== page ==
Angkor Wat is the highest achievement of Khmer temple architecture, and is today the flagship of the temples at Angkor. The temple is a huge pyramid structure. The compound at Angkor Wat covers an area of 1,500 by 1,300 m (4,920 by 4,265 ft) and is surrounded by a vast moat 180 m (590 ft) wide. Along the causeway leading to the enormous entrance gate are balustrades shaped as giant serpents, which are believed to represent emblems of cosmic fertility. The temple consists of a towering complex of terraces and small buildings that are arranged in a series of three diminishing stories and surmounted by five towers. The roofed and unroofed structures are covered with bands of finely carved stone sculptures. The walls are covered with carved reliefs that illustrate Hindu mythology, principally scenes relating to the god Vishnu, to whom the temple was dedicated. The mass of bas-relief carving is of the highest quality and the most beautifully executed in Angkor. All the temple mountains of Angkor were filled with three-dimensional images and every inch of the walls are covered by sculptures.

  In the beginning of AD1200, the Angkor and the Khmer empire started to decline. When Jayavarman VII died, the Thai Empire in the West emerged as a major power in the region. The Thai capital was moved to Ayudhya, near Angkor, and obviously threatened the Cambodian kingdom. In AD1389 the Thais attacked Angkor, and the city fell into the hands of the Thais. The 15th-century conquest of the Khmer kingdom by the Thais resulted (1431) in the final abandonment of Angkor. The city was deserted and the capital was moved to Eastward to the region of the present capital Phnom Penh.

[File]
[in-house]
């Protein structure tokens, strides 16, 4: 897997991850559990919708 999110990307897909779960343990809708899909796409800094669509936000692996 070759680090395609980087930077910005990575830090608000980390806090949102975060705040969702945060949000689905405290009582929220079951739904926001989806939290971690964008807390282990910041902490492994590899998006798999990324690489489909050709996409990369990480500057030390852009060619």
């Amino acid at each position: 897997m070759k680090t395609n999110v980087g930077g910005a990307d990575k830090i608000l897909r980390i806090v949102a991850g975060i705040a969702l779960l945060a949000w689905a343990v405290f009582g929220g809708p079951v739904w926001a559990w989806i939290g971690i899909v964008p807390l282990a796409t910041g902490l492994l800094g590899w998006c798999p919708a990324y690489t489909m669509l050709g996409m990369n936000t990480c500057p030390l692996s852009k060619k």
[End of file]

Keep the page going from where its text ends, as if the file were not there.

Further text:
Miraculously, very little damage has been made on the Angkor region as a result of the bloody civil that has terrorized the Cambodia for over 30 years. The Khmer Rouge, an extreme-left organization has actively organized guerrilla activities against Prince Sihanouk's government. In 1975, many Buddhist monks who lived in the Angkor temples were massacred along with the majority of the Buddhist population as a result of a social reorganization . However, Angkor Wat suffered very little structural damage in that attack. Today, archeologists from all over the world are actively involved in the restoration process of the temples. Much of the history of the Lost city of Angkor is still a mystery, but Angkor has entered the Coca Cola and Kodak age, and as Cambodia is becoming more developed, the mystical atmosphere at Angkor will disappear.



  多年来,吴哥窟一直孤立于西方世界,她位于高棉的市中心且长期被丛林覆盖。直到西欧国家第一次到达吴哥窟。这些法国人从当地区民的传闻知道吴哥窟是由上帝所建造的。大部分的法国人认为这些是无稽之谈。但有些人士却认为这是个一度强盛而富裕的高棉,因政权没落而被遗忘的城市。吴哥窟的庙宇是在1860年由法国传教士所发现。由法国的植物学家亨利莫。哈特开始研究并揭开了这个古迹。这个研究持续到1968年因越南内战而结束。起初亨利莫。哈特认为这些庙宇并非由柬国所建造,只是在200年前同时被其它民族所占据。而他的理论被认为是错误,因后来的考古学家在庙宇墙上所发现的石雕及刻字,经整理后拼凑出高棉的历史后所证明。现在这个众所皆知的吴哥城,就是公元880年~ 1225年所建造最大的城市。

  吴哥窟的历史要追朔到扶南王朝,扶南王朝是由印度上层人士所建立的,公元200年印度商人开始定居,400年后这个国家成为一个繁荣的商圈。由于该地区位于中国和印度的英国清教徒中心,所以印度教和佛教也被移民者所接受。中国和印度也影响了高棉,因而吴哥庙宇的建筑也类似于在印度北方及尼泊尔所发现的佛教和印度庙宇。公元600年扶南王朝开始没落,新的首都成立于吴哥南方 40公里。这期间,雕刻精美的雕刻品和砂岩雕刻品是最受欢迎的。公元750年,一个好战的国王开始扩展版图。然而随着贸易的没落,取而代之的是武力。


  在 1200年初,吴哥和高棉政权开始没落,泰国政府的势力开始浮现并将首都移至吴哥附近的Ayudhya,威胁着高棉政府。1389年泰国征服了高棉放弃了吴哥城,并将政府移到现在的金边。奇迹似的,吴哥窟在经过了30年的内战,仅受到少部分的损害,而高棉的游击队仍继续对抗泰国政府。1975年住在吴哥庙宇的僧侣大量的被屠杀,即是改朝换代后的结果。然而吴哥窟仍是只有受到少数损害,现在许多的庙宇仍积极的修护中。失落的城市 吴哥窟的历史仍带有神秘色彩,但随着进入 可口可乐 及 柯达 的时代和高棉的发展,吴哥窟的神秘魅力也将逐渐消失。